Otherwise, St Helier in the centre of Jersey has excellent shopping and lovely tea bars, while the spectacular Corbiere Lighthouse on the tip of the island was Britain’s first reinforced concrete lighthouse. It can only be reached in low tide and is quite a long walk for small children, but it’s well worth it – it’s like stepping out into the sea, surrounded by truly delightful rock pools, and the lighthouse itself is simply beautiful.

Children love Guernsey’s wonderful beaches. The Marine Conservation Good Beach Guide recommends the very popular L’Eree on the west coast and Portelet in the south-west. Other Guernesy spots popular with kids include Castle Cornet, an ancient harbour fortress containing a maritime museum and other displays, and Hauteville House, where French writer Victor Hugo once lived.

Then there’s Saumarez Manor (parts of which date back to the 12th century), which has a pitch-and-putt course, an adventure playground, a sub-tropical garden and a dolls’ house collection. The Oatlands Centre in St Sampson has a craft centre, an excellent crazy golf course, a café and indoor softplay for little ones. And older children may find a trip to the German Occupation Museum both educational and fascinating.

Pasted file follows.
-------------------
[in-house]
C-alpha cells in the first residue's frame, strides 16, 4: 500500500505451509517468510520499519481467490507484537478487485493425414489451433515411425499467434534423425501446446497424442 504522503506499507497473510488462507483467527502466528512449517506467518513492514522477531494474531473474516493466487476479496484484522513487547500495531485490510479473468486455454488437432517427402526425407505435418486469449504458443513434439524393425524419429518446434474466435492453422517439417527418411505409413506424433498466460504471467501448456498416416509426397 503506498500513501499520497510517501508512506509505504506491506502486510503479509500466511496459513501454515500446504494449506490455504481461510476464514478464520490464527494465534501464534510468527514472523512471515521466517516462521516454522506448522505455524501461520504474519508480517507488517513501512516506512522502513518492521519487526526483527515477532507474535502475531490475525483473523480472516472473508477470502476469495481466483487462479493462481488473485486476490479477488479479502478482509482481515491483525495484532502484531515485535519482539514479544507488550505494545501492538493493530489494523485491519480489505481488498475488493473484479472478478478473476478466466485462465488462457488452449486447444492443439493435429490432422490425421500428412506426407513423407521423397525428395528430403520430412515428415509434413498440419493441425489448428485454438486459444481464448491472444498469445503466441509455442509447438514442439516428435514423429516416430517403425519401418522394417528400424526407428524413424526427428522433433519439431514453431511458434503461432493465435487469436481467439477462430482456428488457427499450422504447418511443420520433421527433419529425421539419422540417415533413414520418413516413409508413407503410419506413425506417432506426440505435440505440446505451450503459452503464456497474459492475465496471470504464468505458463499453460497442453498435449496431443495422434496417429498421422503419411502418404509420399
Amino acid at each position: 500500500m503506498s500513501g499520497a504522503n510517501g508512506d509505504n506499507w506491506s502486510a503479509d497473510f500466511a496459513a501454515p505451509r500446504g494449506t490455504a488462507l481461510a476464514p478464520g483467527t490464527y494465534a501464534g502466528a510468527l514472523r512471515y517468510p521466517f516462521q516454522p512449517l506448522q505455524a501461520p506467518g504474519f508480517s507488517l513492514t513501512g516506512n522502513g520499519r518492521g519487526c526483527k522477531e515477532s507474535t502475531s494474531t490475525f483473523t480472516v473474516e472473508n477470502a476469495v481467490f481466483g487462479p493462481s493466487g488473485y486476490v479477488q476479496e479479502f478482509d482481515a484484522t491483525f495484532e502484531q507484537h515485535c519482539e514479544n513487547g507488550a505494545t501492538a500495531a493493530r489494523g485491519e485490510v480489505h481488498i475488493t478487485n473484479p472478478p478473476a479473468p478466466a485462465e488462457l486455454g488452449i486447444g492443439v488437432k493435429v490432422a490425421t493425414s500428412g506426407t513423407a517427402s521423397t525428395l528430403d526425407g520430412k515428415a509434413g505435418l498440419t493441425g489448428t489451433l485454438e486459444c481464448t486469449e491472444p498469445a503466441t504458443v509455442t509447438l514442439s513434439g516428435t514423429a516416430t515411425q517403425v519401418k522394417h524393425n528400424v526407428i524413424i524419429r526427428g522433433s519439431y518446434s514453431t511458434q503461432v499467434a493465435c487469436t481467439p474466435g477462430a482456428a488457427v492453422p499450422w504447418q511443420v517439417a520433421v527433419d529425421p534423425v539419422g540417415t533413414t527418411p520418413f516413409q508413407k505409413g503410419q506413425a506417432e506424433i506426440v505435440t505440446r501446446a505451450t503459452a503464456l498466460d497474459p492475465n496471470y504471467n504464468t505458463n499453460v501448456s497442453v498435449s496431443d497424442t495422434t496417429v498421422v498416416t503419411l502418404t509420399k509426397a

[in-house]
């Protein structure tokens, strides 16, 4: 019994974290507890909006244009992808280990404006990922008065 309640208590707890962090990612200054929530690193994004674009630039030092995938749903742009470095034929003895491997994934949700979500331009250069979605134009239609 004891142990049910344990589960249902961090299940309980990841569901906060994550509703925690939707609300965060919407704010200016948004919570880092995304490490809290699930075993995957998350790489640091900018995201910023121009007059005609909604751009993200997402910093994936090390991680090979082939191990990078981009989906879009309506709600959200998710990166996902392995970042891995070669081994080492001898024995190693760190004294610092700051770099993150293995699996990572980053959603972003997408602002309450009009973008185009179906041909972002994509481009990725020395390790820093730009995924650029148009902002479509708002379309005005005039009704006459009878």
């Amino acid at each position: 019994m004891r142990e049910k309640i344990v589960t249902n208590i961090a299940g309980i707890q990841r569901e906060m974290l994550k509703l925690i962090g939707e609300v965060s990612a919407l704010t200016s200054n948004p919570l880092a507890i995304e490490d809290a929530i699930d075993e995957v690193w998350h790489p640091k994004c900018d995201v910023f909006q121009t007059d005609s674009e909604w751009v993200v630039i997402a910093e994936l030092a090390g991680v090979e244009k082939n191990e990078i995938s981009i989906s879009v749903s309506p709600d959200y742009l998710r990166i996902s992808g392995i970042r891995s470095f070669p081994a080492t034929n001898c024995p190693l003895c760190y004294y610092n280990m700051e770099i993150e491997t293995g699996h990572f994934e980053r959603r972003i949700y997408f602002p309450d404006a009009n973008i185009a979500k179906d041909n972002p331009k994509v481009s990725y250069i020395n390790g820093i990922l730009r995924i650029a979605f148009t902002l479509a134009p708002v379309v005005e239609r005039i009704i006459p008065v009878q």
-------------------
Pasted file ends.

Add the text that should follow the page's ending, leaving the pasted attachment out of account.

Eat

Perhaps because of the French influence, food in Jersey and the Channel Islands in general is good, although chips and burgers are widely available if your family holidays aren't complete without them.

Don’t miss out on a Jersey cream tea – but make sure your huge scone and jam are accompanied by proper Jersey cream. Local ice-creams are excellent too; seek out black butter, a concoction made largely of apple and spices, available to spread on toast but also found in fudge and ice-cream.

Jersey chefs make the most of local produce – potatoes, tomatoes and strawberries are particularly delicious. In May and June try a Menu de Terroir, which features dishes that vary from restaurant to restaurant but make specific use of locally grown produce and celebrate the very best of the island’s ingredients.

When to go to the Channel Islands

The summer months are the best time for family holidays in the Channel Islands, from May to September, but you still need to be prepared for rain. Among the wealth of events held throughout summer are the islands’ Battle of the Flowers in August.

How to get to the Channel Islands

Take a train to Weymouth or Poole in Dorset then a fast catamaran ferry to St Helier (Jersey) and St Peter Port (Guernsey) in just 2-4hrs. When the fast ferries are not operating, for example in bad weather, you can take a train to Portsmouth, then a daily, all-year, all-weather crossing by conventional ship from Portsmouth to Jersey and Guernsey taking 9-10hrs. There are also many options for ferries between islands.

Jersey is served by various airlines, some 'low-cost', but prices can be high, so try to book early.  

Cost

Cheaper and easier to reach than many family holiday favourites, the Channel Islands can be a great-value location, especially if you choose self-catering accommodation for at least part of your trip.

By Sarah Ebner